All at once in my hopelessness I heard this calm voice speak out distinctly in stillness to me amidst the noise of rapid water, “You are not drowning.” Although my chest had felt as if a whale was sitting upon me, and I had feared to sink into the depths of the water, a certain calm prevailed, my fear disbursed, and I gained the immediate wisdom and strength for delivery. It was the same is if a hand reached into the water and lifted me to safety. I was saved by a voice as audible as one spoken in my own ear, but was not borne on mortal lips.
What are we afraid of that is keeping us from embracing faith? The truth is that there are many things to naturally fear, like falling, getting burned, the absence of one we love, being alone, or even drowning, but even all of these can be overcome with faith as has been illustrated over and over in the Scriptures and in the lives of people of faith.
In contrast the author of fear would have us be afraid of things simply to deprive us of faith. There are many things that are silly to fear, one of the biggest of which is failure. Satan loves it when we are afraid to fail. If we are afraid to fail then he succeeds because we will fail to try. If we are afraid of failing at keeping covenants and commandments then we will not bother to make covenants or obey commandments. Can you see how Satan wins here? Remember, he despises us and wants us to fail and therefore he will do anything to keep us from striving.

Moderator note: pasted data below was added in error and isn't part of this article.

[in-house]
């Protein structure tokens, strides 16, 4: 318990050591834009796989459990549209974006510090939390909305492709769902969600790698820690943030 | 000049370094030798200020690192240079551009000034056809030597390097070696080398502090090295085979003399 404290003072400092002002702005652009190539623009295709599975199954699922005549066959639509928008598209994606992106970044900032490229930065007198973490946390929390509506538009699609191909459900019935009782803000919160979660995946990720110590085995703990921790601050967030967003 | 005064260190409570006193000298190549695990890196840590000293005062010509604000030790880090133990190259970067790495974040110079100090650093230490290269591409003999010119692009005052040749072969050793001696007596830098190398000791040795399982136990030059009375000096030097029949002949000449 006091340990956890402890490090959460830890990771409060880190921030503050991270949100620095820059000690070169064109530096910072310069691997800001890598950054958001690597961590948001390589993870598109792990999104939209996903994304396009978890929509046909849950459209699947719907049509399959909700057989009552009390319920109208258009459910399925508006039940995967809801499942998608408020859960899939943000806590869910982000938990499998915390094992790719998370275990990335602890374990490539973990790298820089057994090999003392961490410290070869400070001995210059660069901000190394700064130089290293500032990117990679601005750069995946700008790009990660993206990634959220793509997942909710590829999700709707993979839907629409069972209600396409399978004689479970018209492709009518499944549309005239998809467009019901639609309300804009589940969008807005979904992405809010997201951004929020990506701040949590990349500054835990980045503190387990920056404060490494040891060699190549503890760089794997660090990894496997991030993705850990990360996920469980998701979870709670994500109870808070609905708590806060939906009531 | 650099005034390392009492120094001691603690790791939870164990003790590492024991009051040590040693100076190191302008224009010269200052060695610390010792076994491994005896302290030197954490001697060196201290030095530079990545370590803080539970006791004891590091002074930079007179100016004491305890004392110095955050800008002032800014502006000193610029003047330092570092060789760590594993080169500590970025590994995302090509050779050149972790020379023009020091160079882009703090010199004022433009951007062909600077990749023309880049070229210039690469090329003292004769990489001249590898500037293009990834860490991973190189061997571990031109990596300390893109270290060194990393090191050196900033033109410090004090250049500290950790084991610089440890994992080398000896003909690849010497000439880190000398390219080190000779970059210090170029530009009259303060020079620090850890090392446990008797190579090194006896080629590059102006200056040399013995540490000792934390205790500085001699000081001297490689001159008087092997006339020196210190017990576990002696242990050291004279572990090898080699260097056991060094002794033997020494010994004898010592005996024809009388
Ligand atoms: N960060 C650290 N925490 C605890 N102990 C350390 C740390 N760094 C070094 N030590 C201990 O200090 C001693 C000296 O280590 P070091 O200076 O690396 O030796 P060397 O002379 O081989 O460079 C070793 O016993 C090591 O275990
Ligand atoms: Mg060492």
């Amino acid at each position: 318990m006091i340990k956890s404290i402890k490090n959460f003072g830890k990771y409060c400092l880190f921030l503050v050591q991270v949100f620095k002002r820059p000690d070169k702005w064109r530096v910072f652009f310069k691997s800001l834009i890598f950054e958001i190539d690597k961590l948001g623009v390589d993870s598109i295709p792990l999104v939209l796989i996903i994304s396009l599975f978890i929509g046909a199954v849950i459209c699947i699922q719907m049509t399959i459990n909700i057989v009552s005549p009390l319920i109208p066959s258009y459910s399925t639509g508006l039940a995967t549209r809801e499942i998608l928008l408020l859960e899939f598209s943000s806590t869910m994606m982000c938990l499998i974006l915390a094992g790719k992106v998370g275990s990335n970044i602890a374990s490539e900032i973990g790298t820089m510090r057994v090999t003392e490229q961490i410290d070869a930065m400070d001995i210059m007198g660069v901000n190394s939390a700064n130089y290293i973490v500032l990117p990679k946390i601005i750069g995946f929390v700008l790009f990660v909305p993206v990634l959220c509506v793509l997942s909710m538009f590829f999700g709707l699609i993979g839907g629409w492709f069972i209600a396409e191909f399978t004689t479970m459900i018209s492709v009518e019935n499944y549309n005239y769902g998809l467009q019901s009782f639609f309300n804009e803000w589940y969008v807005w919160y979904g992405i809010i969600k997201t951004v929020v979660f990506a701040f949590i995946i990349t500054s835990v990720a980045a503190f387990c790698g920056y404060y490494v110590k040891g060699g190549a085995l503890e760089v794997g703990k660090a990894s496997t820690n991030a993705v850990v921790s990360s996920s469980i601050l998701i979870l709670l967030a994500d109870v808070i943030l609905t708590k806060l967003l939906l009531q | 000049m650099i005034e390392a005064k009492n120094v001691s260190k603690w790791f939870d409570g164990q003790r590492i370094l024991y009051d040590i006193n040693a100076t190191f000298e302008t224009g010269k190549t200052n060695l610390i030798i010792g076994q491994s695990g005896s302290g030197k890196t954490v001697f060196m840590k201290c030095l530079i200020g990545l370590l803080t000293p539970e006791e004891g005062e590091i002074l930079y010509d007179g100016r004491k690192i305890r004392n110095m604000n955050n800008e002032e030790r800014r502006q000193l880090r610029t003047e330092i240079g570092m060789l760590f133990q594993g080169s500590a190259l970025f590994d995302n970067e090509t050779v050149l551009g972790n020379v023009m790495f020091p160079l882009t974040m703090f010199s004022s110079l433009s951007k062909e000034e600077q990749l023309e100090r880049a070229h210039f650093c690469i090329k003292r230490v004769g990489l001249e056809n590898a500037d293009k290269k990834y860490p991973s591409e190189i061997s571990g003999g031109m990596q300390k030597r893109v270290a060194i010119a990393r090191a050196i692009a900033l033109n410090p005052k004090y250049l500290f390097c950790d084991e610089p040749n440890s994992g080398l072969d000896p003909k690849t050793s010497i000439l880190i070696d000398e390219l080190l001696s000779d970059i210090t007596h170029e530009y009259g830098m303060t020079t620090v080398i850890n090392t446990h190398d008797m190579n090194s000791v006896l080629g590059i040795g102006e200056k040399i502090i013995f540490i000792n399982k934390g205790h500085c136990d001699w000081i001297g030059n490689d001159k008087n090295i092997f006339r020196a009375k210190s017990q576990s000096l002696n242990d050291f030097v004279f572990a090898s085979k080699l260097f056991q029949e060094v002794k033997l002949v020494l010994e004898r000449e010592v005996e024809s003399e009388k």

The Savior loves us. He wants us to succeed. He is willing to give us every opportunity to prevail against the storms of life. When we fail He is there to pick us up and help us get started again. He does not kick us while we are down. He lifts us. He did not leave Peter to flounder, but He lifted him up and restored his faith. The Savior is here to do that for us. He has even assigned servants here on earth to provide that faithful lift in physical as well as spiritual conditions. We just have to believe in the Savior, we just have to be Christians, and then we will follow Jesus in faith. There is nothing to fear because our Lord descended beneath everything that we might have no need to fear, that we might have faith.
I have long pondered Peter’s momentary lapse in faith. I do not know for certain how I would have responded in that day and in that time under the conditions and experience of that dear apostle Peter. I think that I would have gotten out of the boat, but I probably would have sunk even more quickly to thankfully be saved of our Lord. There is no question in my mind that while today I may have the faith to walk unto Him, seeing His face, and looking for His embrace, there are other areas where I still lack and will be in need of saving. Oh wretched man that I am, would that I had more faith. May we all look unto our Lord, step out of the boat, and not merely walk to our Lord across the waters of doubt, but run to Him, and run to Him always. “Be of good cheer; it is I; be not afraid.” In the name of Jesus Christ, amen.